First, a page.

The turn to a conservative future was not yet known when Hygiene in Mexico was commissioned, and so in many respects it reads as a hopeful—though occasionally skeptical—manual for a new society. After nearly a decade of fighting, much of it based in Mexico City, the city was in a severe state of disrepair. Its once busy boulevards, public gardens, and downtown buildings, modeled after their Parisian counterparts, lay in ruins. But as much as the city was ailing, more so were its people. Massive migration to the city during the armed phase of the Revolution had brought rural diseases to the city and exacerbated epidemics common in battlefields—typhoid, typhus, and dysentery. Pani’s strategy was apparently to first emphasize Mexico City’s dreadful situation and then, after shocking the reader with data, offer a solution.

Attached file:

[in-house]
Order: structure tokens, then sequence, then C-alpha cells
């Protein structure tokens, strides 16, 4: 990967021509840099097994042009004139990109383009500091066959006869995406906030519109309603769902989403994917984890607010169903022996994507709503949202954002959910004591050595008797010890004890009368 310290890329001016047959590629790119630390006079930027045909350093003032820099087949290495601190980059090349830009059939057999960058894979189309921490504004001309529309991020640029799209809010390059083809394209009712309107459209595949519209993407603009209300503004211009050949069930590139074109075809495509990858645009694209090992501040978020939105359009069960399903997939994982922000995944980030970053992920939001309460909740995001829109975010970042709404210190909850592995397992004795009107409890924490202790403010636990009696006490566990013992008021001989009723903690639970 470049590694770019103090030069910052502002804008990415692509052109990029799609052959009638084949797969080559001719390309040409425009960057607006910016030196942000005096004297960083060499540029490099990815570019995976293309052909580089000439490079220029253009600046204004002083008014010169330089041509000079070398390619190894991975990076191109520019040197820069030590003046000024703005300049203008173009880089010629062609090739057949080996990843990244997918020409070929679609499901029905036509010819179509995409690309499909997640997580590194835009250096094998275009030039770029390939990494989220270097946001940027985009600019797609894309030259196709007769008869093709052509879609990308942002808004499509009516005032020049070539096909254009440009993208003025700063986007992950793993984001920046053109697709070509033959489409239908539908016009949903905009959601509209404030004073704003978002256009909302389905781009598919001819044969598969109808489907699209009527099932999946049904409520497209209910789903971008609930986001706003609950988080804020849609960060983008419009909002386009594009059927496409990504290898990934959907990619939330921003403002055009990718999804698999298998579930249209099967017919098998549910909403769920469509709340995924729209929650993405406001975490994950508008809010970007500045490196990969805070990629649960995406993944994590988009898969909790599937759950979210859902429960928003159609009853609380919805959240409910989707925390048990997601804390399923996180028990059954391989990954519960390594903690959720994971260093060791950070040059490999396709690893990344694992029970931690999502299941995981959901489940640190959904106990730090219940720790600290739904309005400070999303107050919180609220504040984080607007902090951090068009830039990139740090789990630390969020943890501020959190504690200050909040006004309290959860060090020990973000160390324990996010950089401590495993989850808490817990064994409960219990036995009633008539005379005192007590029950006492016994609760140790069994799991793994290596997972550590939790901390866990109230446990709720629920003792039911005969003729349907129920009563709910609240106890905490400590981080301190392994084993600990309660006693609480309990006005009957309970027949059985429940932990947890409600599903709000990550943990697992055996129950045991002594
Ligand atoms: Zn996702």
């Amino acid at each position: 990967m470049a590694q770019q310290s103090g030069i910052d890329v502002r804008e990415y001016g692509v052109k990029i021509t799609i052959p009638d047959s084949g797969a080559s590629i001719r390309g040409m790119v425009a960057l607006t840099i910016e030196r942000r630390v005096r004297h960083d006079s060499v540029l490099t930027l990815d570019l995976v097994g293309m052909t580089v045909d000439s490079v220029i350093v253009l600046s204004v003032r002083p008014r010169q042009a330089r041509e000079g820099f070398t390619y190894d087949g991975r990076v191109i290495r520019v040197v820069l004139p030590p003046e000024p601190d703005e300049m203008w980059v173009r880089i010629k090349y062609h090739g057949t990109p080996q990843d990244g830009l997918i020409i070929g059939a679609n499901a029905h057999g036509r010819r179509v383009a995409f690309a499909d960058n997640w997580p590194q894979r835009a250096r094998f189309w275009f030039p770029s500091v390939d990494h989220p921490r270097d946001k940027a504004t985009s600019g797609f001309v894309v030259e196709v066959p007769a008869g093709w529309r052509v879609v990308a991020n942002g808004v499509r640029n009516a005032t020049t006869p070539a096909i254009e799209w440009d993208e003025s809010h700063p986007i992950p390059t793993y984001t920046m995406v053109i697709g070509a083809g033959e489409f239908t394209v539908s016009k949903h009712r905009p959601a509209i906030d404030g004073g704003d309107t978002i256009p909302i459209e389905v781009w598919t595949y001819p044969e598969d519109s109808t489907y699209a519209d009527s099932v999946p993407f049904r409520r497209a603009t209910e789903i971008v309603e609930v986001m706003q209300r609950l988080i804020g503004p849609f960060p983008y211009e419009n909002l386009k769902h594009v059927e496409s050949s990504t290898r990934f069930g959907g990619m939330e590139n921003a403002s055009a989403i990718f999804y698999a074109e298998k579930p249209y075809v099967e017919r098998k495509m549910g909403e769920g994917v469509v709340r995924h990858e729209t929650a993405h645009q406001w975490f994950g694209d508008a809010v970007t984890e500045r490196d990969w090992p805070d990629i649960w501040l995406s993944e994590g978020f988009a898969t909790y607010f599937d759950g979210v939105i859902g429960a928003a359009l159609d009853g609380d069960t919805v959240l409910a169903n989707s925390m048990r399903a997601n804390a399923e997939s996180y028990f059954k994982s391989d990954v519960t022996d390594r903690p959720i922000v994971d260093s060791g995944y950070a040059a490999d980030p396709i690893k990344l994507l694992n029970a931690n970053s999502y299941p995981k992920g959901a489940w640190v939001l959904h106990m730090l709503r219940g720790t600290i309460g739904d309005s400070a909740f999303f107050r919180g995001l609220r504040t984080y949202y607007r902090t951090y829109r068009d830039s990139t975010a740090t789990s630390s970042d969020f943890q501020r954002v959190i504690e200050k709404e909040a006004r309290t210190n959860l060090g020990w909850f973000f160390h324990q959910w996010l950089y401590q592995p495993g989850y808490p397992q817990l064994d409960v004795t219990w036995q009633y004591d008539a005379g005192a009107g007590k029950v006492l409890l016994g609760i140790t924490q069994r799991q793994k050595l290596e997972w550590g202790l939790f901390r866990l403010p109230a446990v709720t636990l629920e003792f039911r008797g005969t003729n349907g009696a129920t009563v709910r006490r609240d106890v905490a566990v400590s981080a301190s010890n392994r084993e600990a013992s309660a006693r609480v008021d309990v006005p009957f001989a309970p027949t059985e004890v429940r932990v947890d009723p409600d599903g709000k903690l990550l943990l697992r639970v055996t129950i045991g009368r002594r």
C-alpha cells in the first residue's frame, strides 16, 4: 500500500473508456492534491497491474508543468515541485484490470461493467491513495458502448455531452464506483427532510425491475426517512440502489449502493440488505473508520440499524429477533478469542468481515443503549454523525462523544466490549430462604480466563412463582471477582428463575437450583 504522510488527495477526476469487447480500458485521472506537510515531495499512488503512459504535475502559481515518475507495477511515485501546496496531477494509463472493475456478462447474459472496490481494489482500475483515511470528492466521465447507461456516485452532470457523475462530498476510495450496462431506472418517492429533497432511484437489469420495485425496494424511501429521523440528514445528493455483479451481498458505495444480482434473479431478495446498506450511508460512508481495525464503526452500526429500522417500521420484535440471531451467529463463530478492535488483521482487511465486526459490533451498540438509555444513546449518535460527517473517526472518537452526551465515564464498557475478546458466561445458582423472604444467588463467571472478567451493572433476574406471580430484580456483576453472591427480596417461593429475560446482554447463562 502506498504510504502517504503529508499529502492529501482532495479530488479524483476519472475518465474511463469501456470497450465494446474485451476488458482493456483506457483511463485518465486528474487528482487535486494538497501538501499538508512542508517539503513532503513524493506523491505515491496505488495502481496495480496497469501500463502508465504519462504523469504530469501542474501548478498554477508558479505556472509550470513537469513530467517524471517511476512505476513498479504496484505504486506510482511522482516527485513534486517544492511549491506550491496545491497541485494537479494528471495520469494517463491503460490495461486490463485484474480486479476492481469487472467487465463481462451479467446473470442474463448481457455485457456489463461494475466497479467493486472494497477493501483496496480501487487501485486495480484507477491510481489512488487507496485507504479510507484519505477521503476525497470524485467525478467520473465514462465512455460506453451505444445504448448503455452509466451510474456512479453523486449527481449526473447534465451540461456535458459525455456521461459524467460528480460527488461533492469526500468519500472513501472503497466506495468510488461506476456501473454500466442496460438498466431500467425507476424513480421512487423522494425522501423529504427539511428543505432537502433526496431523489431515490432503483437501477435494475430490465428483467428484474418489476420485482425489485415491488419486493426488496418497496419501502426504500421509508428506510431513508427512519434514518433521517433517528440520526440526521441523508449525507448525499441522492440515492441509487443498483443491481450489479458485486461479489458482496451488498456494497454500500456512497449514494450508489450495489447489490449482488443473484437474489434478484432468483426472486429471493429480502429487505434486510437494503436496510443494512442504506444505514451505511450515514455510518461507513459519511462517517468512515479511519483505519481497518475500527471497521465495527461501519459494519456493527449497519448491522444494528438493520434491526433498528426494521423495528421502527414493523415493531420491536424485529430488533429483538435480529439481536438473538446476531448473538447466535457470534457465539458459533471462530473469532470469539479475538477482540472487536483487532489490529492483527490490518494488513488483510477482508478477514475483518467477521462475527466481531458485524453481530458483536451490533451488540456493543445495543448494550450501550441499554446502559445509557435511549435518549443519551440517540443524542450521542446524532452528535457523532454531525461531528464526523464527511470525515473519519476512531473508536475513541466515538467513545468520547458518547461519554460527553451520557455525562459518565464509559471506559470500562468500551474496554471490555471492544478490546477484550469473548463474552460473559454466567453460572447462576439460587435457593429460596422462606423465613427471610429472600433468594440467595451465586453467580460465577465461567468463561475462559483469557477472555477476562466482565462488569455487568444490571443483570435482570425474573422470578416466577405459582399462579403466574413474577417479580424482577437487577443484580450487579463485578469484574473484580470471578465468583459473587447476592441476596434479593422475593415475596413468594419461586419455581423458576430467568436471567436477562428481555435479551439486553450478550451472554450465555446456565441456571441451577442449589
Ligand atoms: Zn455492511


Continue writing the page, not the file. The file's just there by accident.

To understand this approach, one must recognize that the focus on Mexico City’s sanitary faults was also political in nature. Before the Revolution, Porfirio Diaz governed Mexico (1876–1910) with a dictator’s zeal. While leaving much of the nation to languish, Diaz used a gleaming downtown Mexico City as the backdrop, and the display, to showcase his embrace of science and technology.[2] His cabinet, Los Científicos, espoused dozens of modern sanitary practices, from a new, city-wide sewage system to asylums, hospital pavilions, and even a panopticon prison. The Científicos’ equally fervent embrace of degeneracy theory and racial supremacy that excluded Mexico’s Indigenous population from equal citizenship would, among other abuses, lead to revolution. For Pani, acknowledging the sanitary achievements of his public health–obsessed predecessors seemed counter to the post-revolutionary moment. He veered instead to focus on persistent health problems in Mexico City and their impact on the people and the environment.